To test whether identification of a tag in the long-term laboratory experiment was influenced by a tag’s colour or position as well as the size of the fish bearing it, we performed two GLMMs with logit link function assuming a binomial error distribution. This was done to separately analyse the effects of colour and position to find the most suitable colours and positions, while ensuring that potential effects of body size on identification rates of colours and/or positions of tags were considered (the same reasoning applies to the analyses of the long-term field experiment). The first model included whether a tag’s position was identified correctly (yes or no) as the binomial response variable, the tag’s position (positions 1, 2, 3, 5, 6, 7, 9; see Fig. 1) and the individual fish’s SL at the time of tagging were included as fixed effects, and the fish’s ID and the tank in which it was kept throughout the duration of the experiment were included as random effects. This model had high power to detect even small effect sizes (for α = 0.05 and ES = 0.2: power = 1). The second model included whether a tag’s colour was identified correctly (yes or no) as the binomial response variable, the tag’s colour (black, green, orange, pink, or red) and the individual fish’s SL at the time of tagging were included as fixed effects, and the fish’s ID and the tank in which it was kept throughout the duration of the experiment were included as random effects. This model had high power to detect even small effect sizes (for α = 0.05 and ES = 0.2: power = 0.98). To test whether carrying VIE tags influenced a fish’s survival in the long-term laboratory experiment, we performed a χ2 test. This test had low power to detect even large effect sizes (for α = 0.05 and ES = 0.8: power = 0.09). To test whether initial size influenced survival in the long-term laboratory experiment, we fitted a GLM with logit link function assuming a binomial error distribution. This model included whether a fish survived the observation period (yes or no) as the binomial response variable, and the fish’s initial size (SL in cm) as fixed effect. This model had high power to detect even small effect sizes (for α = 0.05 and ES = 0.2: power = 0.89).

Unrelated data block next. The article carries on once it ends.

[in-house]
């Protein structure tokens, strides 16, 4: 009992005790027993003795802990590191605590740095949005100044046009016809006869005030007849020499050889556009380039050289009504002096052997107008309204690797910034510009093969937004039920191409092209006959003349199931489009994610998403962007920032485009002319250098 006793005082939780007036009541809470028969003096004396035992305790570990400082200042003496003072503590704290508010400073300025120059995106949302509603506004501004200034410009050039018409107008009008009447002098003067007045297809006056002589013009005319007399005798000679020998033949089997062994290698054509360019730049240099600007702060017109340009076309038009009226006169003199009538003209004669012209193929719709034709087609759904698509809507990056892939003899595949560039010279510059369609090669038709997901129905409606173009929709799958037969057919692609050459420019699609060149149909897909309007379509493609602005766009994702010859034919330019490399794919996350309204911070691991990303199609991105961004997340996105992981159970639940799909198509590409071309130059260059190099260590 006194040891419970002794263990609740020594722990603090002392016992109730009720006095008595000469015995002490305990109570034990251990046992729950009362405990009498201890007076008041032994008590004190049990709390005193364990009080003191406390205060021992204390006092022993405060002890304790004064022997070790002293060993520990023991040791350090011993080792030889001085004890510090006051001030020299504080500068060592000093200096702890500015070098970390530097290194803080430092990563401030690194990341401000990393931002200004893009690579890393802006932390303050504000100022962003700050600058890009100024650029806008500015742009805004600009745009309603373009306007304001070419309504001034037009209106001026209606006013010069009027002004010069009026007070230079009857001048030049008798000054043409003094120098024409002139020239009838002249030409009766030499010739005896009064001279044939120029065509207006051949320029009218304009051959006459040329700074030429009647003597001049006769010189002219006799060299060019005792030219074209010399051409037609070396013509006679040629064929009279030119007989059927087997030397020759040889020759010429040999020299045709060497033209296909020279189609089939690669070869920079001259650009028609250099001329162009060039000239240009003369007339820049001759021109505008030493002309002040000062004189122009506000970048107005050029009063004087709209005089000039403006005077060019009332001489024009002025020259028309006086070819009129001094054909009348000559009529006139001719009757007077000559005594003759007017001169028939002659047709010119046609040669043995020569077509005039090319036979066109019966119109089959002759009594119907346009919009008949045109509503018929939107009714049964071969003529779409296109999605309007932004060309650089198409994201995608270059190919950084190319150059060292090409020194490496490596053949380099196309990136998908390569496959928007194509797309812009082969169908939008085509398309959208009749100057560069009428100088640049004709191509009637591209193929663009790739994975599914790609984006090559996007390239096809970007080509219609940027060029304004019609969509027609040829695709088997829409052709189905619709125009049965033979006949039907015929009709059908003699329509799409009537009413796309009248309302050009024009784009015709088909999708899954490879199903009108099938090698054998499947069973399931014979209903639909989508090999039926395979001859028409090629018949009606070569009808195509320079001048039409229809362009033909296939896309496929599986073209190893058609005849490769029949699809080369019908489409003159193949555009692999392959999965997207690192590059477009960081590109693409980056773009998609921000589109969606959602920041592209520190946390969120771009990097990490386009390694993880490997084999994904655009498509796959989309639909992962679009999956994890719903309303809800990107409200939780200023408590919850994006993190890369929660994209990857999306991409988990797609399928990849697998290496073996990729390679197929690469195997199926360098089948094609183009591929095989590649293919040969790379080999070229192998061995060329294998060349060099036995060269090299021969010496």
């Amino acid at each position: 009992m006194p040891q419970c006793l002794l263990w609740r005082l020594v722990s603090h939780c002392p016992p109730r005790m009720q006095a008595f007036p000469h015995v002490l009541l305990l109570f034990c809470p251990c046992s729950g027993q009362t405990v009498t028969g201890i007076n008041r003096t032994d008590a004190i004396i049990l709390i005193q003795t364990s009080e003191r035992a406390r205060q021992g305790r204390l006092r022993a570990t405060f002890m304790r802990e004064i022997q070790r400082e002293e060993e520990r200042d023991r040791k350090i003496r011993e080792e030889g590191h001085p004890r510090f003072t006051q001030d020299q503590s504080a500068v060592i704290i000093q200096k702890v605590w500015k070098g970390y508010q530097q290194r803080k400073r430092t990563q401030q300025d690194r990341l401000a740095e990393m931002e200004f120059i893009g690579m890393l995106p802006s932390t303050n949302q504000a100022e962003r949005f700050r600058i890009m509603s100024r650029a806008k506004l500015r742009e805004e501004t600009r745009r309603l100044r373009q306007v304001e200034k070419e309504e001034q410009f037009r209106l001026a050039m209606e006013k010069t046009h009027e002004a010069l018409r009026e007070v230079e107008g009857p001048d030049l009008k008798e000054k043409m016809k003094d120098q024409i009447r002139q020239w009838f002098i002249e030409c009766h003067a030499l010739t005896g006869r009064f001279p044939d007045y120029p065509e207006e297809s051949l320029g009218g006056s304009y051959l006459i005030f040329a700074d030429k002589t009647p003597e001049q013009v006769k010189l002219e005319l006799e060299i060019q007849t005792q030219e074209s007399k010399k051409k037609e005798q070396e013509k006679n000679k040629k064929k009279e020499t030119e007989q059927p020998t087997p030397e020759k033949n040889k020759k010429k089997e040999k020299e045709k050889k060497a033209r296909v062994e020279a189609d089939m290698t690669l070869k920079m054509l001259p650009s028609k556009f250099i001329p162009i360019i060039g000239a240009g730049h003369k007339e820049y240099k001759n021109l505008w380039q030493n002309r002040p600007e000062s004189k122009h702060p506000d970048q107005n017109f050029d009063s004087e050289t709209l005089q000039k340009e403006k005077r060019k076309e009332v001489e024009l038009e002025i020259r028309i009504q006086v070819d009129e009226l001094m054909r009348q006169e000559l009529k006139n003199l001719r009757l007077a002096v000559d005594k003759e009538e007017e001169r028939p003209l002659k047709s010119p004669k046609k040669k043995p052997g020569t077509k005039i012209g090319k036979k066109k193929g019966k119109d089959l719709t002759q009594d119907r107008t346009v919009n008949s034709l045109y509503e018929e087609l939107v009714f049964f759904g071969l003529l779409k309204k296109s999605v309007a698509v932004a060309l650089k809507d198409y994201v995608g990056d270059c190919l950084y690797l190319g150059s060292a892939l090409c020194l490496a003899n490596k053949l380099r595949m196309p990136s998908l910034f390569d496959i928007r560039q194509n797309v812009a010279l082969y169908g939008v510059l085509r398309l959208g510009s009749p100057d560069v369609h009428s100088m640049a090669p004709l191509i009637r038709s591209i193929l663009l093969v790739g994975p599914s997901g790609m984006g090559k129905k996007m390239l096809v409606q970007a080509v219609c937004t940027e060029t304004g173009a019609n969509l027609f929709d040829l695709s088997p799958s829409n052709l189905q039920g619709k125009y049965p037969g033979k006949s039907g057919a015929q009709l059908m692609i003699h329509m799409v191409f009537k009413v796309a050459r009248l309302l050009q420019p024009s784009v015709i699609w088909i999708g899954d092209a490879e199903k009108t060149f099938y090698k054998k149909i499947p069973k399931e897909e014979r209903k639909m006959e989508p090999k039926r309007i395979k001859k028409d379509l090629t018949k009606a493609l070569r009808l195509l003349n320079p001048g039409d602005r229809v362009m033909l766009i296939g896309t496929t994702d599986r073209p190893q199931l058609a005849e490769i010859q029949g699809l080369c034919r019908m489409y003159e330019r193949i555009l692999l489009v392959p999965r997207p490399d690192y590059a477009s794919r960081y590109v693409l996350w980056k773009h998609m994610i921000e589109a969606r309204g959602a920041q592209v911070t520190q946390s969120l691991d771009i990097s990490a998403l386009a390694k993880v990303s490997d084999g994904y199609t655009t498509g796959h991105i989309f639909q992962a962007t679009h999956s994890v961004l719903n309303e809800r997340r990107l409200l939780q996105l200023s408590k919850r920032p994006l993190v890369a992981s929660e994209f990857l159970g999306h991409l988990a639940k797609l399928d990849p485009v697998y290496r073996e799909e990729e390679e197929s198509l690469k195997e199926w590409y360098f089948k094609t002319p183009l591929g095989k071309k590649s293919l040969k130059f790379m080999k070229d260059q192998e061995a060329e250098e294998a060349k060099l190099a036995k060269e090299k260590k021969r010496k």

To test whether identification of a tag in the long-term field study was influenced by a tag’s colour or position and/or by the initial size of the fish bearing it, we ran two GLMMs which included the respective binomial response variable (correct identification of position or colour: yes or no), the fixed effects of interest (tag position (positions 1, 2, 3, 5, 6, 7, 9; see Fig. 1) or colour (black, green, orange, pink, red, or white), and the individual fish’s SL at the time of tagging), and two random effects (fish ID (n = 137) and tag ID (n = 251)). Because many tags were observed in 2 years, the total sample size for this analysis was 322 (‘tag observation years’, i.e. number of years for which identification of single tags could be observed: 180 tags observed for a single year, 71 tags observed for 2 years: 180*1 + 71*2). These models had high power to detect even small effect sizes (for α = 0.05 and ES = 0.2: power = 1 for both models). To test whether identification of a tag in the long-term field experiment was influenced by the time that had passed since its initial injection, we performed two χ2 tests. These tests had low power to detect small effect sizes (for α = 0.05 and ES = 0.2: power = 0.39 for both models).

Data availability

The datasets analysed during the current study are available from the corresponding author on reasonable request.

Results

Social integration experiment

In total, 49 of the 93 helper-sized fish were accepted by the prospective breeders. The position at which the fish had received its tags did not influence acceptance (GLM logit link: likelihood ratio test (LRT): 0.009, p = 0.93). Fish bearing yellow tags had the lowest acceptance rate (Fig. 2), but there was no statistically significant general effect of tag colour on acceptance (LRT = 5.35, p = 0.15). The relative size difference between the focal helper-sized fish and the respective breeders did not influence acceptance (relative size difference to dominant male: LRT = 0.37, p = 0.54; to dominant female: LRT = 0.06, p = 0.81).
Fig. 2

The acceptance of helper-sized fish by prospective breeders in the social integration experiment. Black areas of bars represent the proportion of helper-sized fish accepted, white areas represent non-accepted individuals. In (a), data were sorted according to the position at which a helper-sized fish had received its tags (Fig. 1; head: positions 1 and 8; tail: positions 3 and 7). In (b), data were sorted according to the colour of the tags a helper-sized fish received (no: h-control fish). Numbers above bars give the respective sample sizes of individual helper-sized fish. There was no effect of tag position on acceptance rates, but there was a weak, non-significant trend for tag colour to influence acceptance (see “Results” section)